This is the moment for a debate we’ve long postponed and for which America now hungers. Our choices are hard ones. Our first concern is the safety of the American people and of all who live under the shadow of ISIS. But we know our efforts to secure our own and others’ safety too often fail and that the wars we wage have led to more wars. And we know we must end the practice of going to war without real authorization or oversight.
How we translate this into policy is a debate progressives must have. At minimum, we must insist on a legal termination of prior authorizations of the use of force and their replacement with a document far narrower and clearer than the draft the president proposes. We should insist on a real budget with real oversight, a reassertion of congressional power and an independent review of the legality of all foreign military operations under such international laws as we purport to honor.
We must soon debate larger issues including that of unilateral military intervention itself. But our immediate problem is that our country slips far too easily into war. It began with Congress ducking its duty. It got worse when George Bush put first one and then another trillion-dollar war on a credit card; worse again when the nation whose father crossed the Delaware to surprise the sleeping Hessians began hiring mercenaries to fight its battles before finally handing the job over to machines. It is a genuine crisis of our democracy.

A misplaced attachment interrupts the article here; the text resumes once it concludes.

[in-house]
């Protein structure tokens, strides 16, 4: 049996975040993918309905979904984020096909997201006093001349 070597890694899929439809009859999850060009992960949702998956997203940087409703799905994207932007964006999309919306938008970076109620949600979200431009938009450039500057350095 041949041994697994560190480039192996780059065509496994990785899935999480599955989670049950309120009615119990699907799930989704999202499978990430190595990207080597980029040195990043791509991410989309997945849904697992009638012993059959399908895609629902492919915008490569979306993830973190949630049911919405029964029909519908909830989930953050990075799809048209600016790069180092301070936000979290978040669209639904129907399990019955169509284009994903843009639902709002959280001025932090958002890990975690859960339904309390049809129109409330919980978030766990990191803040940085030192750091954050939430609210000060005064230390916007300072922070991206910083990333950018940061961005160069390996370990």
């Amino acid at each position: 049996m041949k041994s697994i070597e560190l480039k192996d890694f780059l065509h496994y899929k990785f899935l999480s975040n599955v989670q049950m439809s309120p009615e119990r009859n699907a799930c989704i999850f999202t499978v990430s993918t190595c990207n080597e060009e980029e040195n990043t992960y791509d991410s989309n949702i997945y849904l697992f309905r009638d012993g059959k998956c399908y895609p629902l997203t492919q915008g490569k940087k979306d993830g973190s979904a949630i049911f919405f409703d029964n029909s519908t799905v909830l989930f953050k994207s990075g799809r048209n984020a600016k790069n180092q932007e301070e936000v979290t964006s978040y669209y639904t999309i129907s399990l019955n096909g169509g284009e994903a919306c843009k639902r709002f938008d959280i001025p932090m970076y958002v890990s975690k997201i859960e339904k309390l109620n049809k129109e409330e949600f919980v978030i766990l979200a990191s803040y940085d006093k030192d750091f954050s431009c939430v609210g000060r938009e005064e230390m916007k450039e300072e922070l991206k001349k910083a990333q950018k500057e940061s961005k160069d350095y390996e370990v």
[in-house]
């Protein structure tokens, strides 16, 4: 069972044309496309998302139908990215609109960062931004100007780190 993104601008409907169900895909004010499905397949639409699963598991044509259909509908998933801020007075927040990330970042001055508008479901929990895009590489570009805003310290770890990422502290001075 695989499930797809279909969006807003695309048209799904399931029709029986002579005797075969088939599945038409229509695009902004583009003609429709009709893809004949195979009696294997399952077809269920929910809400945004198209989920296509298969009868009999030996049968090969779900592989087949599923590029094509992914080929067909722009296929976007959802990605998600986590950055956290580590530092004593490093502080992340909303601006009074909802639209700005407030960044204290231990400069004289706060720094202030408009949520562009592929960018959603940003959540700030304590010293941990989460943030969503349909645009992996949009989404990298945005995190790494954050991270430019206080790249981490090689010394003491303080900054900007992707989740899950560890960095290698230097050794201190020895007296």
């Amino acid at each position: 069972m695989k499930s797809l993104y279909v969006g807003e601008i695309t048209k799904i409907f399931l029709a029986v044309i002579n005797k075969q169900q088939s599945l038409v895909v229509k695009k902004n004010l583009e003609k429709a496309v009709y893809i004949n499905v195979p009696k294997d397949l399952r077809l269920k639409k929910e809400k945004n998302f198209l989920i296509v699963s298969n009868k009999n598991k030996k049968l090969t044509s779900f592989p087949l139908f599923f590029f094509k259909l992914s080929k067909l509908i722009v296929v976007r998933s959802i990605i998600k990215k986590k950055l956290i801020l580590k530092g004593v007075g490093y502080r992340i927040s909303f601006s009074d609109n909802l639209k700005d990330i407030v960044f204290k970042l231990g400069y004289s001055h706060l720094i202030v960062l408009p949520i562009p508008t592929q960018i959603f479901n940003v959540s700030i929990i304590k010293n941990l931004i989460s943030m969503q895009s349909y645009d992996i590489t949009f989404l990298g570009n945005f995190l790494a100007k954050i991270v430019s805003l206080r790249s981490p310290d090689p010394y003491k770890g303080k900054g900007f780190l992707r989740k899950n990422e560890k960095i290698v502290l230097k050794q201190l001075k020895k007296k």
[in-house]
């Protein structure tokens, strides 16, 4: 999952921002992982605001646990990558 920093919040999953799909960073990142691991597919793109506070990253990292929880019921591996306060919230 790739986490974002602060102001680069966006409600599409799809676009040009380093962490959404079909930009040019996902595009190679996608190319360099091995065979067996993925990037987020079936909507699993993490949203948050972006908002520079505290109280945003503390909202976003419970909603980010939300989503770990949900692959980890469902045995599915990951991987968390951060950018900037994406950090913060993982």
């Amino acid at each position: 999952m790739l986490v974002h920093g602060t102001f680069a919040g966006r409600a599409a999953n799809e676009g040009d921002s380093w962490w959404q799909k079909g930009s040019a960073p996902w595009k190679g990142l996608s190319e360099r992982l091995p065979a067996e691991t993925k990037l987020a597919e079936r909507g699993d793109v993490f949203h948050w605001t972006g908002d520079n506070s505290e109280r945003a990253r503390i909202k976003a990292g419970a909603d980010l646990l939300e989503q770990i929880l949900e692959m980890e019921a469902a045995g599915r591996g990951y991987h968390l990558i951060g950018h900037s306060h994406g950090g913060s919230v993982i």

Bringing this fight means openly opposing the president. That’s something most progressives have never done and are still reluctant to do. For many it means conceding a point they’ve long resisted, that on many vital issues his views are those of the very establishment they hoped he would transform. Many will have to forsake electoral politics for a while, and also all its tools and tactics. We’ll win not with slogans or metaphors, but with fierce logic and tireless exposition.
Above all we must be fearless and trust in people, seeing them not as they seem in images filtered through media but as they truly are. We’ll see we don’t hate each other nearly as much in real life as we do on cable TV, and that most people have good hearts and try to keep open minds. Knowing our audience, we’ll aim our appeal high. It’s the case we want to make anyway and the one the country yearns to hear.